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Aløft

There's nothing new about Nordic interiors - blond timbers, concrete surfaces, warm, mid-century charm without the twee - and thank heavens for that. It's a style that augments the beauty of everything around it, in this case, gorgeous Hobart harbour, which makes up one whole wall. What is new here, however, is the food - by veterans of Garagistes, which once dazzled diners down the road, Vue de Monde in Melbourne and Gordon Ramsay worldwide. There's a strong Asian bent, but with Tasmanian ingredients. In fact, the kitchen's love of the local verges on obsessive - coconut milk in an aromatic fish curry is replaced with Tasmanian-grown fig leaf simmered in cream to mimic the flavour. Other standouts include a gutsy red-braised lamb with gai lan and chewy cassia spaetzle, pigs' ears zingy with Sichuan pepper and a fresh, springy berry dessert. While the food is sourced locally, the generous wine list spans the planet. 

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Brae

Prepare to enter a picture of the countryside framed by note-perfect Australiana but painted in bold, elegant and unsentimental strokes. Over 10 or more courses, Dan Hunter celebrates his region with dishes that are formally daring (Crunchy prawn heads! Creamy oyster soft-serve! Sea urchin and chicory bread pudding!), yet rich in flavour and substance. The menu could benefit from an edit, but the plates are tightly composed - and what could you cut? Certainly not the limpid broth bathing fronds of abalone and calamari, nor the clever arrangement of lobster played off against charred waxy fingerlings under a swatch of milk skin. The adventure is significantly the richer for the cool gloss of the dining room, some of the most engaging service in the nation and wine pairings that roam with an easy-going confidence. Maturing and relaxing without surrendering a drop of its ambition, Brae is more compelling than ever.

Shane Delia: Guitta Maroun’s mint and yoghurt soup with grilled goat kofta


You'll need

500 ml (2 cups) chicken stock 100 gm carnaroli rice, rinsed ½ onion, finely chopped 10 ml olive oil 20 gm plain flour 800 gm thick Greek-style yoghurt 1 egg yolk 1 tbsp dried mint To serve: thinly sliced mint   Aleppo pepper oil 2 tsp Aleppo pepper (see note) 80 ml (1/3 cup) olive oil   Goat kofta 480 gm goat leg meat (see note) 120 gm lamb fat (see note) 1½ tbsp Aleppo pepper (see note) 3 garlic cloves 1½ tbsp coarsely chopped flat-leaf parsley

Method

  • 01
  • For Aleppo pepper oil, cook ingredients in a small saucepan over medium heat until fragrant (2-4 minutes). Strain through a fine metal sieve and set aside (discard solids).
  • 02
  • For goat kofta, mince goat, fat, pepper and garlic through a mincer or food processor until combined. Transfer to a bowl, add parsley, knead until mixture is pliable and elastic (2-4 minutes). Roll into 6 balls, place on a tray, refrigerate to rest (1 hour). Preheat a char-grill over high heat. Mould each ball onto a metal skewer and grill, turning occasionally, until golden and cooked through (5-10 minutes).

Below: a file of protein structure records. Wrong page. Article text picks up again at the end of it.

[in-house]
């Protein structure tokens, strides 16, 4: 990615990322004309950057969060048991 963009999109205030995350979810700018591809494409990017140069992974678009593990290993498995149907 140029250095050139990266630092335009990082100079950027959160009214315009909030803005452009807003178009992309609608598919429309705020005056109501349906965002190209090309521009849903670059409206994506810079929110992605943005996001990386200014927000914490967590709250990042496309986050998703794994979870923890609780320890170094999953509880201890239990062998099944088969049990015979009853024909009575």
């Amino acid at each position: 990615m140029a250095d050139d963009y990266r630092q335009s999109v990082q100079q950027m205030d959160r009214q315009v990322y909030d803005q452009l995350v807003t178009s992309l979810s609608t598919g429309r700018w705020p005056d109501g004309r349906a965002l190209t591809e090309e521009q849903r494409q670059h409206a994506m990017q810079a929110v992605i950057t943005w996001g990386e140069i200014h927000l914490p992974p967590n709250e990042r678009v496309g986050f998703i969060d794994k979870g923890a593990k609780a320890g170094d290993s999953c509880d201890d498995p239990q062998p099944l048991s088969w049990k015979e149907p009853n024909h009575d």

• 03
  • Meanwhile, combine stock and 1 litre water in a large saucepan and bring to the simmer over medium heat, add rice and cook until tender (8-10 minutes), keep warm.
  • 04
  • Combine onion and oil in a separate saucepan and sauté over medium heat until tender (5-10 minutes).
  • 05
  • Combine flour and 100ml cold water in a bowl, whisk to dissolve, add yoghurt and yolk, mix to combine. Whisk into rice mixture, add dried mint and onion mixture, season to taste and bring to the simmer over medium heat, stirring occasionally until slightly thickened and flour is cooked out (3-4 minutes). Serve drizzled with Aleppo pepper oil to taste, topped with sliced mint and kofta to the side.
Note Aleppo pepper is hot dried Turkish chilli, available from Turkish grocers. If unavailable, substitute roasted chilli flakes, available from Asian grocers. Goat meat and lamb fat are available from select butchers. If goat is unavailable, substitute lamb.

This recipe is from the April 2010 issue of Australian Gourmet Traveller.

“The love and patience that Guitta and Toufic (my in-laws) give to the mint they grow in their backyard wonderland of Lebanese herbs and vegetables, the time they spend hand-picking each mint leaf, laying them out on old bed sheets to dry under the summer sun, inspires me. Then there’s days of bending over buckets, hand-flaking the mint until it becomes a fine, bright-green pungent powder to be used in Toufic’s special za’atar mix and, of course, the nana, or mint, that is the soul of this dish. You cannot do this dish justice with old, grey, tasteless dried mint.”

At A Glance

  • Serves 6 people
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At A Glance

  • Serves 6 people

Drink Suggestion

Juicy, spicy Yarra Valley shiraz.

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